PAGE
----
Wednesday, January 2, 2008

These are my principles. If you don’t like them, I have 37 policy proposals.

So many interesting things are being said about why the new progressive movement is, or is not, fucked. I hope I’m not violating some cosmic blog law by responding to comments with a fresh post. If I am, at least let it be said that I feel terrible about it.

1. Now, some people are saying that the Right didn’t really work out an elaborate ideology over the last 40 years - it’s just an illusion. Or it’s not a real ideology, it’s just a bunch of hallucinations from crazy people; we can all safely ignore it. This argument seems to be associated with the mistaken belief that somehow in arguing for the existence of a coherent conservative ideology, I was saying it’s an attractive ideology that we should all stand in admiration of. To state what I thought would be obvious, I am not a conservative! Far, far from it. That’s the whole reason I wrote this post. There’s a difference between saying the Right has an elaborately worked-out ideology and saying you agree with it or think it should be emulated.

2. Nevertheless - at the enormous risk of making it seem even more like I’m defending conservatism (which I’m not!) - let me say that I think the attempts by some of the commenters to “prove” that the Right’s ideology is nothing but smoke and mirrors are misguided. And here, let me be clear that I’m not talking about the idiotic vulgarized ordure that gets flung by Sean Hannity or whoever - I’m talking about the ideas that Hannity is vulgarizing. First, it’s not vital that an ideology be entirely consistent or empirically well-grounded for it to win broad appeal. I recently read a brief little introductory textbook on political philosophy, written by a British professor. He dealt with all the classics – Hobbes, Locke, Rousseau, Mill, Marx, etc. For every one of these thinkers he was able to present a devastating counterargument (usually formulated by some later philosopher) that uncovered a fatal hole in the original author’s thesis. And these are the great thinkers of the Western tradition! Proving that a system of thought has serious flaws does not prove that the system is gibberish. That’s why the philosophy journals are still to this day publishing arguments by modern-day Lockeans, utilitarians, Marxists, etc., trying to improve and refine their arguments.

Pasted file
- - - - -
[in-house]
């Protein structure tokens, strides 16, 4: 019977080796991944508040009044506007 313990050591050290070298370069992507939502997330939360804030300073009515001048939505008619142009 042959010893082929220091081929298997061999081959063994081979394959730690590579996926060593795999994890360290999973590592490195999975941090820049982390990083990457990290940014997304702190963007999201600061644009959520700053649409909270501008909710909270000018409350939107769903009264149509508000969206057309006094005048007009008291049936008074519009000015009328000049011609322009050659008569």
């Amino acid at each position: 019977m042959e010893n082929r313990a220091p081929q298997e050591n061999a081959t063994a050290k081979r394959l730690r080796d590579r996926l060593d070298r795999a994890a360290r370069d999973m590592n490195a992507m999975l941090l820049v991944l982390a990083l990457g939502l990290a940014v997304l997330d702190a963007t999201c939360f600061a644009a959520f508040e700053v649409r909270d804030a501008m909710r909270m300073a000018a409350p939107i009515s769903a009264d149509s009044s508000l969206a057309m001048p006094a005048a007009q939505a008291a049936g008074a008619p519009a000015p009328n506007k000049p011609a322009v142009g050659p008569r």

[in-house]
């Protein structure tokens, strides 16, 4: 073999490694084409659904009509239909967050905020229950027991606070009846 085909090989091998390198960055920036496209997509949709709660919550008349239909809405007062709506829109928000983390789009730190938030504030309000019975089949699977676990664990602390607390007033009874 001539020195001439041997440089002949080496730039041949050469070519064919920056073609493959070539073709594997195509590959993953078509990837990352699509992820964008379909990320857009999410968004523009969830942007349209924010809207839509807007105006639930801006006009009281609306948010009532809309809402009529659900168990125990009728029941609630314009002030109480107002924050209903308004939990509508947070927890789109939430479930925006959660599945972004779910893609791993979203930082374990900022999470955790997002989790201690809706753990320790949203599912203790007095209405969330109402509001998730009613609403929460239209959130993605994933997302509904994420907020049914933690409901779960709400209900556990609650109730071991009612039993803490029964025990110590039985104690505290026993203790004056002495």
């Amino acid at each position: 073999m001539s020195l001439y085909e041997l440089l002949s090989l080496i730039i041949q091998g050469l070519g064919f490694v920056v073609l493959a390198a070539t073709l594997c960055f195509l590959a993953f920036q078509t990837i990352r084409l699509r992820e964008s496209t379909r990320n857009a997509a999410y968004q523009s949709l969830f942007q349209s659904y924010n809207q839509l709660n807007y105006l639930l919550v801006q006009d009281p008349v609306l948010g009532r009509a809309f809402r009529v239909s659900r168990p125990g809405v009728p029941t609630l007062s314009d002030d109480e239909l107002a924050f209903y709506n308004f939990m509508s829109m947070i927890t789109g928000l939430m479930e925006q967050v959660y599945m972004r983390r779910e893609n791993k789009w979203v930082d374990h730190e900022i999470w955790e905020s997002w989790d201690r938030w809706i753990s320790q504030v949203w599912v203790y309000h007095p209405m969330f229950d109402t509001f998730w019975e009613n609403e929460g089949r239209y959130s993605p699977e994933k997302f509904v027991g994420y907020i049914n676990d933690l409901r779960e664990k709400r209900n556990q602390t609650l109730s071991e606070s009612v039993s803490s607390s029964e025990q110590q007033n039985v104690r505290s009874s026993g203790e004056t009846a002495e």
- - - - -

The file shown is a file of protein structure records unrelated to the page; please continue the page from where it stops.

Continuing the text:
3. Some of the arguments attempting to prove that conservative ideology is nonsense don’t do a very good job of it. Worse, they do liberalism no favors. To say that “conservatism isn’t really about getting government off our backs” and pointing to abortion or gay marriage or wiretaps has two big problems. One is that it doesn’t work very well. The Right says it wants limited government – a government limited essentially to the task of protecting persons and property. But since they famously believe that fetuses are unborn persons – indeed, they won’t shut up about it! – banning abortions doesn’t really violate that stricture. Wiretaps are supposedly about protecting the nation from terrorists, so those are kosher. And as for gay marriage, permitting it is neither more nor less statist than outlawing it. For the state to refuse to marry gay couples is discriminatory, but it’s not a case of government interference.

4. But the real problem with the “they’re not consistent!” argument is the unstated message it sends. Every time I hear liberals critique conservatism by saying it’s not consistent about getting the government off our backs, I always think: Is that your objection? Does that mean you’d be for privatizing Social Security as long as the Republicans were consistent about all the other stuff? There is a strong odor of insecurity coming from such rejoinders; deep down, they seem to accept the premise of the ideology they claim to have contempt for.

5. I’m surprised no one has directly attacked the weakest point of my original post, which is that I never made a case for why a coherent ideology should even be necessary for a successful movement in the first place. Some people did say they thought an ideology isn’t desirable, though. There were two lines of thought here. Grodge said we should forget about ideologies - it’s pragmatism that you really need to govern a country. Anonymous said (I think): we have no time for abstruse theories and dogmas – we have to win an election and get these fascists out of office!